First things first, and will be better that before starting to learn new things about computers and programming, we know where we come from, because this story is full of milestones that have occurred in a very short time (relatively) and if we don't take back may to forget some really important facts.
Some time ago…
The information has always been present, the problem was what to do with that information and store it for future reference. Primitive man used stones to something so abstract for them as it was counting things and do simple sums. The abacus is considered to be the oldest instrument of calculation, origin uncertain but claimed as its own for different cultures, with this invention it's possible to perform basic arithmetic operations (addition, subtraction, multiplication and division) but also some more complex operations for those with experience with it.
Later, and until the first calculators were invented, John Napier (1550-1617), in the year of his death, announced to the world the napierian abacus; thanks to this invention multiplications could be obtained through amounts, divisions through subtractions, multiplications by powers and roots by divisions.
In 1623 Wilhelm Schickard (1592-1635) invented the first automatic calculator, called calculating clock; until recently it was thought that the first calculator had been invented by Blaise Pascal (1623-1662), known as Pascalines, but this invention dates back to 1642, therefore, is back.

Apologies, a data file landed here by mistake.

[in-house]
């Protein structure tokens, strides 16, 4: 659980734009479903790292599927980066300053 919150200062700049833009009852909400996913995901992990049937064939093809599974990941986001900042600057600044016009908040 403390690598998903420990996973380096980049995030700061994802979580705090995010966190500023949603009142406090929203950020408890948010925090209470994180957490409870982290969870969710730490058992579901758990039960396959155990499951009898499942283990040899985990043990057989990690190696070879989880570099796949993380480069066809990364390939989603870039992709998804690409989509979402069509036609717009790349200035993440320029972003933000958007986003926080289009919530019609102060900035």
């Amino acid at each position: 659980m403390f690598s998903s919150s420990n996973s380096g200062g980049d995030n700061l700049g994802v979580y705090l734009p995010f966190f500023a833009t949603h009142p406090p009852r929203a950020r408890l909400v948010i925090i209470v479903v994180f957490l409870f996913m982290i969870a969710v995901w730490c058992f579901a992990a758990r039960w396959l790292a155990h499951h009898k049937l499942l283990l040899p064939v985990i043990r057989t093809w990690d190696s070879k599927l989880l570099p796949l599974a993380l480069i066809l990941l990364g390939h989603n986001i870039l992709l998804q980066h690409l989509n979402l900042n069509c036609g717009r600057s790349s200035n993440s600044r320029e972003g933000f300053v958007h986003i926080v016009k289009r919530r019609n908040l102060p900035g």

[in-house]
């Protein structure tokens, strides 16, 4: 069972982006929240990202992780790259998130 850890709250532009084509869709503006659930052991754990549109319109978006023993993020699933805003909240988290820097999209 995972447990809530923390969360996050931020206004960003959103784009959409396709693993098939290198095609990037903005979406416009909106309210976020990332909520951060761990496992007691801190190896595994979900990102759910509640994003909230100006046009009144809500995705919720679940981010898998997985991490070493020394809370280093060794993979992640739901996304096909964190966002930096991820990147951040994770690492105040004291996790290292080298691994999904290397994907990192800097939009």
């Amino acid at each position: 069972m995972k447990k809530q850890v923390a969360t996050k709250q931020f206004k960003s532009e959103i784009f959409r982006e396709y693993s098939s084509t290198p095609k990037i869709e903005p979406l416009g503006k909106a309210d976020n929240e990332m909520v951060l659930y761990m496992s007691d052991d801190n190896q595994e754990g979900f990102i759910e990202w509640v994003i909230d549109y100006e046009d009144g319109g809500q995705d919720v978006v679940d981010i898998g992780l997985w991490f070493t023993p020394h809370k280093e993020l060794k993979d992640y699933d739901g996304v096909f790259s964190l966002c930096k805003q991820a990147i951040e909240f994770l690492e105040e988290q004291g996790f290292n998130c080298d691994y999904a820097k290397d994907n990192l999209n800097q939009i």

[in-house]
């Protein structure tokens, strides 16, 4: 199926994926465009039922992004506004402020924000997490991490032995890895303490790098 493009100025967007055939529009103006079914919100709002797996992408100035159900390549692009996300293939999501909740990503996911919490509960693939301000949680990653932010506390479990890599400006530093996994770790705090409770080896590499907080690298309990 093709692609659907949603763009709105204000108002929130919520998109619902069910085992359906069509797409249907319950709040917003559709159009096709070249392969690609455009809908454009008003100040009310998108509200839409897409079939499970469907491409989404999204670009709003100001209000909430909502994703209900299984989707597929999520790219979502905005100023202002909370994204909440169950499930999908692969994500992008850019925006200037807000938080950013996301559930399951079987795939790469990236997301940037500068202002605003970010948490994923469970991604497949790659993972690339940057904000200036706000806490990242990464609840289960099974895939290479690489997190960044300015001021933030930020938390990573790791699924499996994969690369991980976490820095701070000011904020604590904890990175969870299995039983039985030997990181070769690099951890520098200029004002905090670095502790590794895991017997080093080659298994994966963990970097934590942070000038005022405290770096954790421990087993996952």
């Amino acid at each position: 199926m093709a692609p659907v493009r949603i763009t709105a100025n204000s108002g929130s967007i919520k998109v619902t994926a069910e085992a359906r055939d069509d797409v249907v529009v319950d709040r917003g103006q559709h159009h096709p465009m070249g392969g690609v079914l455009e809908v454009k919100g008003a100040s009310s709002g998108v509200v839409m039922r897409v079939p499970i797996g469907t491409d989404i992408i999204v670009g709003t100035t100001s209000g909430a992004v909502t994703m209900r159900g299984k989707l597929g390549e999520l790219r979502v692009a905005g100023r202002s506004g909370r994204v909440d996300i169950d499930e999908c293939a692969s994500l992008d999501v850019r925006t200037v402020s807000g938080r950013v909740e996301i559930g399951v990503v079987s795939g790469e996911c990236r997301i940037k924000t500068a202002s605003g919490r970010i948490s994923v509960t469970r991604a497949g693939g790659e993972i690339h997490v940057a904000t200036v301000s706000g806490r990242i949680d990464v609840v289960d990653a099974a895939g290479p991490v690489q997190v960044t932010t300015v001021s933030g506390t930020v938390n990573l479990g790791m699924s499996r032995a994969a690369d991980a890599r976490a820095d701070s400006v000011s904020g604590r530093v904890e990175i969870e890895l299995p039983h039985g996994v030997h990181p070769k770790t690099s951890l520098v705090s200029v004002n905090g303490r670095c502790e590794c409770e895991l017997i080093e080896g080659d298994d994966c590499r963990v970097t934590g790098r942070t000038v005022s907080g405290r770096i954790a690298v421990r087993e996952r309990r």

The Analytical Engine
In 1812 Charles Babbage developed the so-called difference engine: a mechanical instrument to calculate tables of functions. Later, in 1832, also Babbage developed the project of the analytical engine: a programmable engine capable of making any kind of calculations, not just arithmetic, logarithmic or polynomial; its components were: a memory for 1000 of 50-digit numbers, an arithmetic logic unit for calculations, a control unit so that the operations will undertake in the correct order, a punched card reader for data entry and a printer for output of results. All this we know it, right?
What was the problem? Maybe that Babbage knew how to develop what today might be perfectly called the father of all current computers, but he didn't know how to program to get the maximum potential to his machine. And here is where comes Miss Augusta Ada King (1816-1852), better known as Ada Lovelace: she met the invention of Babagge and developed a few programs to solve trascendental equations and definite integrals with the Analytical Engine; these programs make use of what is today known as loops, so important statements of programming languages. That is why we know Ada Lovelace as the world's first programmer.
We know computing as automatic treatment of information, so the first person who built a machine of this type was Herman Hollerith (1860-1929): he developed an electromagnetic punched cards tab to aid in the summary of the information and, later, the accounting; his first invention did when working at the office of the U.S. Census, he realized that conducting the Census of 1890 still they had not finished the 1880 one, so he invented a machine capable of reading a few punch cards containing information that was obtained from each respondent, these cards were introduced manually in a card reader, which detect the position of drillings allowing mercury to pass through the holes and causing the electrical contacts needed to convert those holes in storable data. Thanks to this invention they could store information about 200 cards every minute.
And here this article ends, if we don't stop writing in time you would get tired of reading and probably drop the story halfway. In the next chapter of this series we will start strong… Learning more about Alan Turin and it's theoretical device known as the Turing machine.
Never stop programming!